Genetics 2010: Grants by the numbers

At the last evening keynote address for the MOHG, Jeremy Berg, the head of the National Institute of General Medical Sciences presented some early data coming out of the NIH’s new peer review policies instituted last year. As part of the new system, members of the review committees for grants are instructed to rate individual applications on a scale of 1 to 9 for the quality of five different categories: significance, investigator, innovation, approach, and environment (meaning the institutional support available to the investigator). Although these criteria are not calculated into the overall score upon which research decisions are made, Berg says they can serve as a parallel indicator of what the review panels seem to value the most.  Read more

Genetics 2010: A model for Lesch-Nyhan, 20 years in the making

At the MOHB today, Alaine Keebaugh of Emory University presented work that helps to explain a 20-year old puzzle in mouse and human genetics. In the late 1980s Mario Cappechi and Oliver Smithies disrupted the first gene in mouse embryonic stem cells, a mouse homologue of the human gene, HPRT1. The gene was a useful target because it was on the X chromosome, meaning that they only had to knock out one copy in a male embryonic cell line to completely abolish production of the protein. And they had a way to test that the protein had been eradicated. The knockout mice that resulted from this work transformed genetics and earned Cappechi and Smithies a Nobel Prize. But surprisingly, aside from the verifiable lack of the protein, the mouse was unremarkable, not very different from wild type.  Read more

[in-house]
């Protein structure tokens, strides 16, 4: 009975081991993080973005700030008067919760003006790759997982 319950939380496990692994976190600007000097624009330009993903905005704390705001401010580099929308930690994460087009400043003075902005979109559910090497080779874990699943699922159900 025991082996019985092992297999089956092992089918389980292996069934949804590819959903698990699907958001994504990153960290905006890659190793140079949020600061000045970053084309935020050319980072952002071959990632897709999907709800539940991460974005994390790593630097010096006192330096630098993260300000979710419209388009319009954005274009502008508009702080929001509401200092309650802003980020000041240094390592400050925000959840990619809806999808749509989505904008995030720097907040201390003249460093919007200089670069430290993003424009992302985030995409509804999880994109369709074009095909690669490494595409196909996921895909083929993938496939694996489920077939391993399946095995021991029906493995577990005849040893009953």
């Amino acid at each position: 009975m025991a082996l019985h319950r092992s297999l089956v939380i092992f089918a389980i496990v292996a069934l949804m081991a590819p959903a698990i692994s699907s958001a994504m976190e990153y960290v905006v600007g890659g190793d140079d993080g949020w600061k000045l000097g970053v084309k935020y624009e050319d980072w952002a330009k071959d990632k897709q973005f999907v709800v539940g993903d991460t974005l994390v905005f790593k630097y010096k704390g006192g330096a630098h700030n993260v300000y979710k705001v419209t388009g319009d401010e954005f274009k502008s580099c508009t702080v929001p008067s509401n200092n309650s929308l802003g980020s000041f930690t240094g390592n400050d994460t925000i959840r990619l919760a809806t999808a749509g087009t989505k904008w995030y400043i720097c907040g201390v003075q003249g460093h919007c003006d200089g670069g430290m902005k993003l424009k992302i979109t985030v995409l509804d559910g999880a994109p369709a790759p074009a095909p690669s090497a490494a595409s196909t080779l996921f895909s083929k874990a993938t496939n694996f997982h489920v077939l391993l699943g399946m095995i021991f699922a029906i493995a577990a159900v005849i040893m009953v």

Genetics 2010: Neurogenetics wants you!

At the MOHB this morning, Pamela Sklar of Massachusetts General Hospital presented data from the Psychiatric Genome-wide Association Study Consortium (PGC). One of its projects on bipolar disorder looked at the genomes of more than 7,000 cases of the disorder against 10,000 or so matched controls trying to find differences that correlate with an increased risk for the disease. What they’ve found was not different from what many genome-wide association studies have found. Four strongly associated genetic regions popped up in their study, but the individual amount of risk for the disorder that they contribute is quite low. For this  … Read more